Care for the elderly in UK faces collapse

By Dennis Moore
3 January 2012

According to Age UK (formerly Help the Aged and Age Concern), local authorities cut care for older people by 4.5 percent in 2011. This comes at a time when social care as a whole is chronically underfunded.

The cutbacks have led to increased costs having to be met by elderly people. Data collated from 93 out of 153 councils in England showed that there has been a 13 percent rise in the cost of the Meals on Wheels service and a 33 percent increase in the cost of transport for elderly people needing to get to places such as day-care centres. Some 15 percent of elderly people no longer have access to free services at all and seven out of ten councils will only provide services for those assessed as being in substantial or critical need—with free assistance now being means tested.

A study carried out in October 2010 by the National Association of Care Catering found that many elderly Britons were at risk of malnutrition because they were not identified early enough. This was due to lack of interaction with meal service providers, who because of tight budget restraints are forced to have minimal contact with the elderly population.

Michelle Mitchell, director of Age UK, told the Guardian last week that increasing numbers of older people who have considerable care needs were “getting absolutely no support at all, or poor quality and limited support,” as a result of cuts to local authority provision.

Mitchell cited cases where older people who were unable to undress themselves were being put to bed at 5 p.m., as it was the only time care workers were able to fit them in. They would then be left until 10 a.m. the next day.

Research published by the Kings Fund has revealed a complete lack of social care for the elderly in the UK, due to large-scale cuts. The number of older people requiring care but receiving nothing will reach almost 900,000 in 2012, rising to 1 million by 2015.

Around half a million elderly and vulnerable people have to meet soaring costs to pay for basic care and support in their own homes. In some areas this figure is as high as £10,000 a year, with councils increasing charges for bathing, cleaning and help with shopping. Four out of ten councils have abolished their caps on charges while a further four in ten have increased their limits, leaving those who need the services having to pick up the bill.

Information obtained under Freedom of Information law showed that the average elderly and disabled person was now paying on average £13.49 per hour for home care, a rise of 6 percent in two years. For someone not receiving state benefits this would mean having to pay around £7,015 a year for an average of 10 hours care per week.

A report from the Department of Health shows that the number of older people given help to live independently in their own homes has fallen by 120,000 in the last year. Some were told that they no longer qualified for care, with others told that their social workers no longer provided the service.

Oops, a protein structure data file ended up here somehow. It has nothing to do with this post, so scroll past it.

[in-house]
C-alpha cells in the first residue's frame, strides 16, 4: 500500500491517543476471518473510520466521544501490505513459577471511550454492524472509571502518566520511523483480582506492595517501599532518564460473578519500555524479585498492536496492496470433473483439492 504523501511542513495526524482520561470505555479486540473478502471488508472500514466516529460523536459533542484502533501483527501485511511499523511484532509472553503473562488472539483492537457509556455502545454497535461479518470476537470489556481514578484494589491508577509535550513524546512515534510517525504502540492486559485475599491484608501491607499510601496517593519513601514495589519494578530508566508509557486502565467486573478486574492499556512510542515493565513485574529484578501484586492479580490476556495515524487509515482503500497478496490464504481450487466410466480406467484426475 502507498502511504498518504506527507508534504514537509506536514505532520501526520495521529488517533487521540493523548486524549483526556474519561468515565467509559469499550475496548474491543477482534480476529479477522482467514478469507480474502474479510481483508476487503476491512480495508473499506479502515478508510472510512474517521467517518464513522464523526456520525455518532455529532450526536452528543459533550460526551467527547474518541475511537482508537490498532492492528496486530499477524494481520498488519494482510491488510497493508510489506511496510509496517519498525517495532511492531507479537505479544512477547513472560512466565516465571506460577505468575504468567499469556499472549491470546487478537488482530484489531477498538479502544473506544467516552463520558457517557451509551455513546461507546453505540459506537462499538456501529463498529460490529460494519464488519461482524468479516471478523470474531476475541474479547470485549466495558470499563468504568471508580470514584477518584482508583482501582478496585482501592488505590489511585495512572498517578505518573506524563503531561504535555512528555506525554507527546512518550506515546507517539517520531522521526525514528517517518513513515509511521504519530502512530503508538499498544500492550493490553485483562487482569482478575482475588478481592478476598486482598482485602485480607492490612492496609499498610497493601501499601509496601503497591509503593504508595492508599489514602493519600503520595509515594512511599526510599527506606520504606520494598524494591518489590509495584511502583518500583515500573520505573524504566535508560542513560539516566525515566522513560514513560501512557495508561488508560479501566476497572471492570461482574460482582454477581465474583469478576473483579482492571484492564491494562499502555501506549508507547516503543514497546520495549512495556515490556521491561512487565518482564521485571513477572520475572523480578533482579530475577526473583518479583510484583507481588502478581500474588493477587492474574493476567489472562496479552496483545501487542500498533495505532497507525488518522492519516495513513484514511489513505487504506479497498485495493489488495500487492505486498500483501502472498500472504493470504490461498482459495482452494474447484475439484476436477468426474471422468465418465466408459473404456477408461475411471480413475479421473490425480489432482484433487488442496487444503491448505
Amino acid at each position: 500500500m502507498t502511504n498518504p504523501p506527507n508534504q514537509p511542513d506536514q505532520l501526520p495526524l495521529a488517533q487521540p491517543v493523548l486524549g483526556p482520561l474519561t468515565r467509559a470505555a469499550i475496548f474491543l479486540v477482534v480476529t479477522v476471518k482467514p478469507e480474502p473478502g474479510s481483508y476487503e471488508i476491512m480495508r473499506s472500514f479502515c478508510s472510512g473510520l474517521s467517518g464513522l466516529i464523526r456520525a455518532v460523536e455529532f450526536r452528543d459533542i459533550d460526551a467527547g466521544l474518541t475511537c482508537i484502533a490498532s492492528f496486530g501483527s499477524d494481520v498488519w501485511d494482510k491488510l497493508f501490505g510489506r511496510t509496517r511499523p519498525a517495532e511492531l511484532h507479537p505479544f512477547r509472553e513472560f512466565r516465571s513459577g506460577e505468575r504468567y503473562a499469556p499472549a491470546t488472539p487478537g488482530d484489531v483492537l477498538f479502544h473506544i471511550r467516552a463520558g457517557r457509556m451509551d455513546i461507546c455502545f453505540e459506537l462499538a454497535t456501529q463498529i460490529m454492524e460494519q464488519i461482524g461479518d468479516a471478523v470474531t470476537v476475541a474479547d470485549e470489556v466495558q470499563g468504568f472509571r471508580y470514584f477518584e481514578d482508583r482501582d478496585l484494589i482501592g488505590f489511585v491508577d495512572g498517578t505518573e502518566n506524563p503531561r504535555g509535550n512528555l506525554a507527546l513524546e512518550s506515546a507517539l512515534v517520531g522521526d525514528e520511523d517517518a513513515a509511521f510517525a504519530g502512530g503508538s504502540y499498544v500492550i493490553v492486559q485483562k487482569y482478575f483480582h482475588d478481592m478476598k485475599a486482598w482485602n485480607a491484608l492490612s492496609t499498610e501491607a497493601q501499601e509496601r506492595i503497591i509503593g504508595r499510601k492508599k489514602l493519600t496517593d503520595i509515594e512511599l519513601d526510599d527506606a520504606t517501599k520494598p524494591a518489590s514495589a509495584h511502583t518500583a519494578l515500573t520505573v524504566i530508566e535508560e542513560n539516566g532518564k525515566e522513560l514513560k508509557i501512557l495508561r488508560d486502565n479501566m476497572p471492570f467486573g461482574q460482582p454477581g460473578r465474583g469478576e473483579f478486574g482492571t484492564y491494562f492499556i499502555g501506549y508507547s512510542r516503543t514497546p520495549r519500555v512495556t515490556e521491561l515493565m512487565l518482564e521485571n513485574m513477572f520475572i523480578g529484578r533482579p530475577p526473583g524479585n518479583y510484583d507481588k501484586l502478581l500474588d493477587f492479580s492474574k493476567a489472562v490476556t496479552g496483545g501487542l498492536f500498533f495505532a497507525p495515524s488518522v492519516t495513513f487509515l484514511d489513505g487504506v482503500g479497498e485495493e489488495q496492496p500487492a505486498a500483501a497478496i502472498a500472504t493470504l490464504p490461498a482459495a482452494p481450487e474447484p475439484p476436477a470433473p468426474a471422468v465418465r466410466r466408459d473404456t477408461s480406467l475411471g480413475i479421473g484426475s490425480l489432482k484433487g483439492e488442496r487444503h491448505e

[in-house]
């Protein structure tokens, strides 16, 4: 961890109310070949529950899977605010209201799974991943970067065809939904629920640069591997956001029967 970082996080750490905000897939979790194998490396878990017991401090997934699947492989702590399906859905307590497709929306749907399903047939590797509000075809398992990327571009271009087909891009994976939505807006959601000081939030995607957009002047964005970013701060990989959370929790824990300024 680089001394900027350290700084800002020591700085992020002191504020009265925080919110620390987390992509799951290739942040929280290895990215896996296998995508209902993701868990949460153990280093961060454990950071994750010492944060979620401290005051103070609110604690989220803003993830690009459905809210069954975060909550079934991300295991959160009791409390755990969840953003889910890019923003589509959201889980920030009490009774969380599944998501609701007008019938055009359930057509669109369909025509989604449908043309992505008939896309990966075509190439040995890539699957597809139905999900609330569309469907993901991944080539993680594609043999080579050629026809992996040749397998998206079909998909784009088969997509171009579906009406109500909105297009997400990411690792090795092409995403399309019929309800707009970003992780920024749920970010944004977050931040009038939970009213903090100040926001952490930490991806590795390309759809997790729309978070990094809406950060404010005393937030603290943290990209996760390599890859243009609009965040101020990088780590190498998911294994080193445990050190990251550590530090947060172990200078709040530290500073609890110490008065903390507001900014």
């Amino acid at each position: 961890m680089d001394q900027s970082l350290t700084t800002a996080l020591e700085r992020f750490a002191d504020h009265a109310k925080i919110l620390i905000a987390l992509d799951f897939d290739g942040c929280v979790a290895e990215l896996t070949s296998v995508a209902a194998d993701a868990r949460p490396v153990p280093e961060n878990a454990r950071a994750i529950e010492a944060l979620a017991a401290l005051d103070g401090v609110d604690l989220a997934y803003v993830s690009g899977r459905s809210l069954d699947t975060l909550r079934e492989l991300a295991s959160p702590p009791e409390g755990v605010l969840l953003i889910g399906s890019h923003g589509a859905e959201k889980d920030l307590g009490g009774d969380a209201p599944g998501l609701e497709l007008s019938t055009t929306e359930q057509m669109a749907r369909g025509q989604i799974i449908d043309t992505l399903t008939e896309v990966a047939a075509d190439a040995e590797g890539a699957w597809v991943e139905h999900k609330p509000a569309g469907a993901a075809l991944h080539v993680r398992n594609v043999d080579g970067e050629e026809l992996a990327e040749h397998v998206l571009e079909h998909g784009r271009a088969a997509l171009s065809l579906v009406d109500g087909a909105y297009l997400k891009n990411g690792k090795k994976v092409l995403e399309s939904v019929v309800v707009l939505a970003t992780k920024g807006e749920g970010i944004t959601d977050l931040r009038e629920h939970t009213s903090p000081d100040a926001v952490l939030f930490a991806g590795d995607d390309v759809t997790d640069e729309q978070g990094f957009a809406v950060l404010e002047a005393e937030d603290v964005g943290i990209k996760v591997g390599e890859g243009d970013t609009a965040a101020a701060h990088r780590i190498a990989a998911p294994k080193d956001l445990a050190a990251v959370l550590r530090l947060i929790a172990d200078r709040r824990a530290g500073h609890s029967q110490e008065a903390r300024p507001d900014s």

The impact of a lack of care for elderly people is already being felt, with increased numbers presenting at casualty for treatment as their health fails. Department of Health figures show that the number of elderly people admitted to accident and emergency (A&E) departments stands at 1.2 million a year.

The number of those over the age of 80 that were taken to accident and emergency departments has increased by 37 percent in two years, from 913,785 in 2007/2008 to 1,247,672 million in 2009/2010. This is placing further strain on underfunded and understaffed hospital services. A poll of general practitioners (GPs) and hospital doctors found that four out of five doctors said they had seen patient care suffer as a result of health service cuts during 2011.

Ruthe Isden of Age UK said, “People find themselves unable to access the help they need from GPs or community services at night or the weekend. As a result they turn to A&E due to a lack of an alternative.”

The assault on care services to some of the most needy and vulnerable in society comes at a time when many older people eke out an existence in poverty, facing rising prices in fuel and food. Age UK estimate that there are 1.8 million pensioners living below the poverty line, with 1 million living in severe poverty.

It is estimated that for the winter period of 2010/2011 there were an additional 22,000 deaths of those above the age of 65 in England and Wales attributed to the cold. This is often the result of elderly people not being able to afford to heat their homes adequately.

In response to the criticisms by organisations such as Age UK, the Conservative/Liberal Democrat government announced a paltry extra £150 million for elderly patients to get care at home. Health Secretary Andrew Lansley also announced that an even smaller sum, £20 million, will be directed to the disabled facilities grant to help people live independently at home.

This must be measured against the £1.3 billion cut in local authorities’ annual budgets for help for the over-65s, imposed by central government, as part of more than £100 billion in spending cuts nationally. Figures released by the government two months ago revealed that in 2010-2011 councils in England spent £6.3 billion on social care for the over-65s compared to £7.6 billion in 2009-2010—a cut of nearly a fifth (17 percent).